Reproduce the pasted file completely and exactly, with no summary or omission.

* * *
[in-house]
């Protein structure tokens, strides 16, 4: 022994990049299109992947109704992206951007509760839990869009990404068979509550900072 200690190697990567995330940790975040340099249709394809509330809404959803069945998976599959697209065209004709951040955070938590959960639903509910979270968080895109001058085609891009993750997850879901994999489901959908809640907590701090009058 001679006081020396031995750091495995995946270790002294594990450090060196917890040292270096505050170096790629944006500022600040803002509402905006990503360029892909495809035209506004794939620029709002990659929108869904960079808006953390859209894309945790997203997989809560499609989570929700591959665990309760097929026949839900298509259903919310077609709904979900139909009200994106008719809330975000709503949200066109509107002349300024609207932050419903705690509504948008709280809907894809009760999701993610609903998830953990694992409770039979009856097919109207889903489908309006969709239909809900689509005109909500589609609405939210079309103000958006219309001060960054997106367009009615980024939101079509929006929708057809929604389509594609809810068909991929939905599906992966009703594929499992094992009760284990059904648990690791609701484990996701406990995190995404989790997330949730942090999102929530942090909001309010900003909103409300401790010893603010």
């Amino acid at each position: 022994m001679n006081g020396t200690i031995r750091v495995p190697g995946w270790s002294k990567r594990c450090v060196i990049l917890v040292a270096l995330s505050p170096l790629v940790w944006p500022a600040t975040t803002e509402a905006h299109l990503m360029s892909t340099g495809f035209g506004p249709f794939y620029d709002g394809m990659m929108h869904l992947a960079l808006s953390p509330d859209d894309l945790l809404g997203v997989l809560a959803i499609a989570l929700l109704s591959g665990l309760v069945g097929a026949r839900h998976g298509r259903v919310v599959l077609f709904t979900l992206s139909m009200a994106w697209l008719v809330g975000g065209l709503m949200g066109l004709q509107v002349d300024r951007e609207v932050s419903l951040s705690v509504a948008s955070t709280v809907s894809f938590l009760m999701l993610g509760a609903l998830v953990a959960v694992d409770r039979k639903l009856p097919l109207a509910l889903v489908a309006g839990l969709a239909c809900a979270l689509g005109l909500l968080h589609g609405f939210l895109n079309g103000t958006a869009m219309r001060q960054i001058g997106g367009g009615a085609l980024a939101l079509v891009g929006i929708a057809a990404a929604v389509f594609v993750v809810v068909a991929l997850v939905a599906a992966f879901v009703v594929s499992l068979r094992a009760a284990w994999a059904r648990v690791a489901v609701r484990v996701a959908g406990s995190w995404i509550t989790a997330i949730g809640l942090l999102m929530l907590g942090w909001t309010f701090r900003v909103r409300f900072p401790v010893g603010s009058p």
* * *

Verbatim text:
[in-house]
């Protein structure tokens, strides 16, 4: 022994990049299109992947109704992206951007509760839990869009990404068979509550900072 200690190697990567995330940790975040340099249709394809509330809404959803069945998976599959697209065209004709951040955070938590959960639903509910979270968080895109001058085609891009993750997850879901994999489901959908809640907590701090009058 001679006081020396031995750091495995995946270790002294594990450090060196917890040292270096505050170096790629944006500022600040803002509402905006990503360029892909495809035209506004794939620029709002990659929108869904960079808006953390859209894309945790997203997989809560499609989570929700591959665990309760097929026949839900298509259903919310077609709904979900139909009200994106008719809330975000709503949200066109509107002349300024609207932050419903705690509504948008709280809907894809009760999701993610609903998830953990694992409770039979009856097919109207889903489908309006969709239909809900689509005109909500589609609405939210079309103000958006219309001060960054997106367009009615980024939101079509929006929708057809929604389509594609809810068909991929939905599906992966009703594929499992094992009760284990059904648990690791609701484990996701406990995190995404989790997330949730942090999102929530942090909001309010900003909103409300401790010893603010």
């Amino acid at each position: 022994m001679n006081g020396t200690i031995r750091v495995p190697g995946w270790s002294k990567r594990c450090v060196i990049l917890v040292a270096l995330s505050p170096l790629v940790w944006p500022a600040t975040t803002e509402a905006h299109l990503m360029s892909t340099g495809f035209g506004p249709f794939y620029d709002g394809m990659m929108h869904l992947a960079l808006s953390p509330d859209d894309l945790l809404g997203v997989l809560a959803i499609a989570l929700l109704s591959g665990l309760v069945g097929a026949r839900h998976g298509r259903v919310v599959l077609f709904t979900l992206s139909m009200a994106w697209l008719v809330g975000g065209l709503m949200g066109l004709q509107v002349d300024r951007e609207v932050s419903l951040s705690v509504a948008s955070t709280v809907s894809f938590l009760m999701l993610g509760a609903l998830v953990a959960v694992d409770r039979k639903l009856p097919l109207a509910l889903v489908a309006g839990l969709a239909c809900a979270l689509g005109l909500l968080h589609g609405f939210l895109n079309g103000t958006a869009m219309r001060q960054i001058g997106g367009g009615a085609l980024a939101l079509v891009g929006i929708a057809a990404a929604v389509f594609v993750v809810v068909a991929l997850v939905a599906a992966f879901v009703v594929s499992l068979r094992a009760a284990w994999a059904r648990v690791a489901v609701r484990v996701a959908g406990s995190w995404i509550t989790a997330i949730g809640l942090l999102m929530l907590g942090w909001t309010f701090r900003v909103r409300f900072p401790v010893g603010s009058p």